The Bigness of Small Poems – #24 in a Series – The Poetic Wisdom of John O’Donohue

Irish Poet and one of the Wise Ones, John O'Donohue

Irish Poet and one of the Wise Ones, John O’Donohue


I would love to live
Like a river flows,
Carried by the surprise
Of its own unfolding

John O’Donohue from Conemara Blues, HarperCollins, 2001

Short and sweet! This poem! And too short and so sweet: the life of poet who wrote this poem.  John O’Donohue   (1956-2008), poet, non-fiction writer, philosopher, priest ( who gave up his active priesthood in 2000). Such a wise fellow-traveller who walked along side so many of us through his writings! He was much loved for his books including Anam Cara and Beauty,  but he was also a poet whose poems I cherish more, I must confess, for what they say as opposed to how they say it, poetically!

But the little gem above feels perfect to me. Especially: Carried by the surprise of its own unfolding! Nothing sentimental here. That is a bold wish. And in his case the unfolding ended with such a surprise. Too soon.  But to trust life the way this poem suggests. Sometimes there will be rapids, or worse, cataracts, that take us under. But to live with that aliveness. That amount of risk taking! It echoes one of the great themes of  his friend David Whyte who exhorts us to live on the frontiers of our lives. Indeed! May I always be carried by surprise. Yes.

Rooted so strongly to the land and stories of his native Ireland, O’Donohue was celebrated not just for his books but especially for his many talks/lectures and workshops around the world before his unexpected death, aged 52, in January 2008. He was mourned by many including his close friend  Whyte, poet and celebrated speaker, who  included a number of poems about the impact of losing his friend in his poetry collection, Pilgrim in 2012. What a loss.

But O’Donohue’s on-line presence has not gone. Ann Cahill,  his literary executor, maintains an active Facebook page where every few days a new quote from one of his books is posted. Like this one posted December 1st. Oh, how to hear the voice of our own soul!

When you take the time to draw on your listening-imagination, you will begin to hear this gentle voice at the heart of your life. It is deeper and surer than all the other voices of disappointment, unease, self-criticism and bleakness. All holiness is about learning to hear the voice of your own soul. It is always there and the more deeply you learn to listen, the greater surprises and discoveries that will unfold. To enter into the gentleness of your own soul changes the tone and quality of your life. Your life is no longer consumed by hunger for the next event, experience or achievement. You learn to come down from the treadmill and walk on the earth. You gain a new respect for yourself and others and you learn to see how wonderfully precious this one life is. You begin to see through the enchanting veils of illusion that you had taken for reality. You no longer squander yourself on things and situations that deplete your essence. You know now that your true source is not outside you. Your soul is your true source and a new energy and passion awakens in you.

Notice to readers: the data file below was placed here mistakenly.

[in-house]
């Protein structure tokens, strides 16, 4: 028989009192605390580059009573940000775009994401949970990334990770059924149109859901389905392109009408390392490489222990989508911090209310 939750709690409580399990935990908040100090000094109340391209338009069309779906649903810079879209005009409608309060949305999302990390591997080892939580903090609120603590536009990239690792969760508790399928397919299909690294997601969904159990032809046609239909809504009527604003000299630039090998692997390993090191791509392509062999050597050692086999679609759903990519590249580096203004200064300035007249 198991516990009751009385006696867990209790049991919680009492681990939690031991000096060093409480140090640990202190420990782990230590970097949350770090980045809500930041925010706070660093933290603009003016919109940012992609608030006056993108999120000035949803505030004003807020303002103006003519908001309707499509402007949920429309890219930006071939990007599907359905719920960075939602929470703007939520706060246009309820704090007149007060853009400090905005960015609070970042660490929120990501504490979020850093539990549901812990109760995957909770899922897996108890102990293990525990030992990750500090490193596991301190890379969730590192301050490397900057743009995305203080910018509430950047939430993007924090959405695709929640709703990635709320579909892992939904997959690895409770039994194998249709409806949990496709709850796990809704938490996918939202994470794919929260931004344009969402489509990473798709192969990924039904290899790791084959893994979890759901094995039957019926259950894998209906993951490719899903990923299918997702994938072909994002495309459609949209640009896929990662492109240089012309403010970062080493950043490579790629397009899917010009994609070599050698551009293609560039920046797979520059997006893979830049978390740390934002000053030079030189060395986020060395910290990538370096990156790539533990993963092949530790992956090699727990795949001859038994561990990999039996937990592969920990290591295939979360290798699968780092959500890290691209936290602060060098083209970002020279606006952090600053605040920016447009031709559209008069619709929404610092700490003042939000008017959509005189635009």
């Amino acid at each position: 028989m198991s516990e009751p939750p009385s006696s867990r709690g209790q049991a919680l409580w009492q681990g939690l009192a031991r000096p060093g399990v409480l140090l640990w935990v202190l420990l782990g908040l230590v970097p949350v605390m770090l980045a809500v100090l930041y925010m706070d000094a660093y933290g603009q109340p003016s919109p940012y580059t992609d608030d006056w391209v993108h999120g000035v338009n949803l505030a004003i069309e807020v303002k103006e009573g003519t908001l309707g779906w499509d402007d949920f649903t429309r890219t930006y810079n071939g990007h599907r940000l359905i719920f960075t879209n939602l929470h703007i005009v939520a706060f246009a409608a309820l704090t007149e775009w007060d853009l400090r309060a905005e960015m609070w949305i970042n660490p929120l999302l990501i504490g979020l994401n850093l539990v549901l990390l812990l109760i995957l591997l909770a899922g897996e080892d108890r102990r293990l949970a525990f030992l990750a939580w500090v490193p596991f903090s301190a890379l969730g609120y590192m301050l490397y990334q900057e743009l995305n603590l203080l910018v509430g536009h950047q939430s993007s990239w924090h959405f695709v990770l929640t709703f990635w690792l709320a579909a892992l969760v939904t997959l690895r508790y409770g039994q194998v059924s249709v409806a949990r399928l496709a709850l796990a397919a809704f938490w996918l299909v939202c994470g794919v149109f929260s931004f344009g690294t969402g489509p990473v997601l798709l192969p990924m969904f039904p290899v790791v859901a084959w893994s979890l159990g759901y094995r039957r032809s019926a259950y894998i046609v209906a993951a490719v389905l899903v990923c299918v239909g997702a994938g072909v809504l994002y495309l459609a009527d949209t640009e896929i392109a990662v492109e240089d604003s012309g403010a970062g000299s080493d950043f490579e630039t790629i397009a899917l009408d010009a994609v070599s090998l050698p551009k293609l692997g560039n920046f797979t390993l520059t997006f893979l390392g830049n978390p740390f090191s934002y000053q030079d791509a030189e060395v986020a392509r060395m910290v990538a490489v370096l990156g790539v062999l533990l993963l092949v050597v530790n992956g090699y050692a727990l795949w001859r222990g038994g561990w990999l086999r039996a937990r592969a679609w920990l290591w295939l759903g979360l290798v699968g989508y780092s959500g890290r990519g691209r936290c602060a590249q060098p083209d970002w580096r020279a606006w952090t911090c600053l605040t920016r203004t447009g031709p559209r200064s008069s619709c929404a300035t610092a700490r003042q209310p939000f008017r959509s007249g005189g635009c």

I was lucky to spend an afternoon with O’Donohue on Bowen Island in April 2007  thanks to the kindness of my friend Ross, who gave up his place at the workshop so I could go. O’Donohue seemed tired but his intensity never wavered. He had just eight more months to live. In that workshop he listed thirteen questions for us to answer inside our lives. The ones that stand out for me: number 1 and number 9. Great questions:

O’Donohue’s Thirteen Questions

  1. If you knew you couldn’t fail, what would you do?
  2. If you have a relationship with a loved one, what would you add and what would you take away?
  3. What are 3 secret doors through which you can get out of your own way?
  4. What decision do you need to make now that you’ve been postponing? (got him on the now!!)
  5. What is happening to your face?
  6. When was the last time you went pure wild?
  7. When was the last time you sat down with yourself naked and had affirmative and affectionate body conversation?
  8. What burden can’t you let go of?
  9. What is the true face of the enemy?
  10. What dream of the body do you miss the most?
  11. How do children view you?
  12. Who can’t stand you?
  13. How would you like the view from your deathbed to seem?

To know that our true source is not outside us. To find that source and aliveness inside. An aliveness that says: you might fail but do it anyway! My wish for all of us at this Christmas time is that we hoard and do not deplete our truest essence! Now that would be a priceless treasure under the tree! To all of you reading this. Thank you for reading my blog! Merry Christmas!

One Comment

  1. Liz
    Posted December 22, 2016 at 8:40 pm | Permalink

    Thanks Richard
    Lovely to read about John tonight.
    His Beannacht is always a staple for me this time of year, that last stanza:
    “And so may a slow
    Wind work these words
    Of love around you,
    An invisible cloak
    To mind your life.”

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